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Kite (PC) artwork

Kite (PC) review


"Kite's a twin-stick labour of love with tons of dialogue and customization... and an average shooter."


Kite is one of those indie efforts born of a tremendous amount of love; you can tell right away how much work went into fleshing out certain elements. It's a top-down twin stick shooter aesthetically reminiscent of Zombies Ate My Neighbors, with a veritable deluge of snappy dialogue and weapon upgrade statistics to drown in -- but while these extraneous details imbue the game with a definite charm, the colour is on the periphery and doesn't elevate the core experience from 'good shooter' to anything greater.

That Kite's champion is a decidedly ethnic female who looks more badass than overtly sexualized avatar, is notable. In a peaceful, post-Revolution world where the natural world has somehow meshed with advanced technology to arrive at a near-utopia, she's tasked with equipping the HORD - Human Operated Remote Device -- to put down the growing threat of rogue machines which are mysteriously defying their programming protocol. It's the old computers rising up against their human masters trope, and it's always been a favourite of mine, from System Shock on down the line.



Each level has you liberating scientists, decimating power sources and powerful gun turrets, and fighting off all manner of bots bent on your destruction. As you shoot your way through a given stage, you'll power up your rig, collect scrap towards crafting upgrades between levels, have rescued scientists talk your ears off, and eventually work your way to the exit.

Despite the emphasis on pseudoscience, upgrade point allotment and jabbering NPCs, any shooter worth its salt is about the guns. Kite allows you to dual wield or choose a two-handed brute, switch between a pair of customized loadouts, fire up a barrier, and enjoy temporary slow mo or turbo speed, the latter of which makes it seem as if our heroine is gliding about on roller skates while torching everything in sight.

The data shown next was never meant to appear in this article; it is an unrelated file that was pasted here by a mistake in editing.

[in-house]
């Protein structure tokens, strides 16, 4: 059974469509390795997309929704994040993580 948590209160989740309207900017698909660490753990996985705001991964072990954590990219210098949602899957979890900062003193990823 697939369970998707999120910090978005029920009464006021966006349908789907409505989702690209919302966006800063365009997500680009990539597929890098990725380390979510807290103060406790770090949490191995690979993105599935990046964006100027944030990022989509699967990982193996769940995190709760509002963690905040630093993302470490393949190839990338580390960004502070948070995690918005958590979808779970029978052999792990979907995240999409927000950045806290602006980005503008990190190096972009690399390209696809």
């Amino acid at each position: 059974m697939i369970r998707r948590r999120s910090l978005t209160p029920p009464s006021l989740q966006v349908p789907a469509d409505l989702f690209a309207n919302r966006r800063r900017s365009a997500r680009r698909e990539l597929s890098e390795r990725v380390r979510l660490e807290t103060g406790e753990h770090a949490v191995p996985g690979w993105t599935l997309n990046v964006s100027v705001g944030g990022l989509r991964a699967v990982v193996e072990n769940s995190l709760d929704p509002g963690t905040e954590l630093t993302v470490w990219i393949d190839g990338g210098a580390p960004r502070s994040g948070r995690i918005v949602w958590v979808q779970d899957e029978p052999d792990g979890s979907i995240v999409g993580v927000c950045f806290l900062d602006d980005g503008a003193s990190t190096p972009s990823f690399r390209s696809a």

While the guns themselves are a mixed bag -- some give the impression that they should be making 'pew pew' sounds and yet do heavy damage, others feel satisfying but lack stopping power -- I found the target reticle large and consistently distracting.



Similarly, the backdrop for your running and gunning is consistently uninteresting -- groves and gardens interspersed between same-looking laboratories are the order of the day. The good news is that the tunes are thumping and you won't notice the graphics much when you're coming under heavy fire from scores of bots. The constant pressure will force you to slip projectiles, bullet hell style, make prudent use of your shield, turbo and slow mo, make the right weapon selections for any given job, prioritize threats carefully, and retreat to regroup regularly.

Kite's environs are not awe-inspiring, and much of your incredibly extensive arsenal follows suit. As mentioned, there's also a heaping helping of technobabble to sift through before and even during battles which you'll either eat right up or click past as fast as you can. But Kite is challenging and can get intense, on the back of sheer bot numbers, varieties, and hit points, which is to its credit. If you like twin stick shooters, you'll want to play it, because it's a competent shooter, but all the trimmings will likely go underappreciated, especially when the passion behind them might have been currency better spent on giving us more memorable atmosphere.

3/5

Masters's avatar
Staff review by Marc Golding (April 22, 2018)

There was a bio here once. It's gone now.

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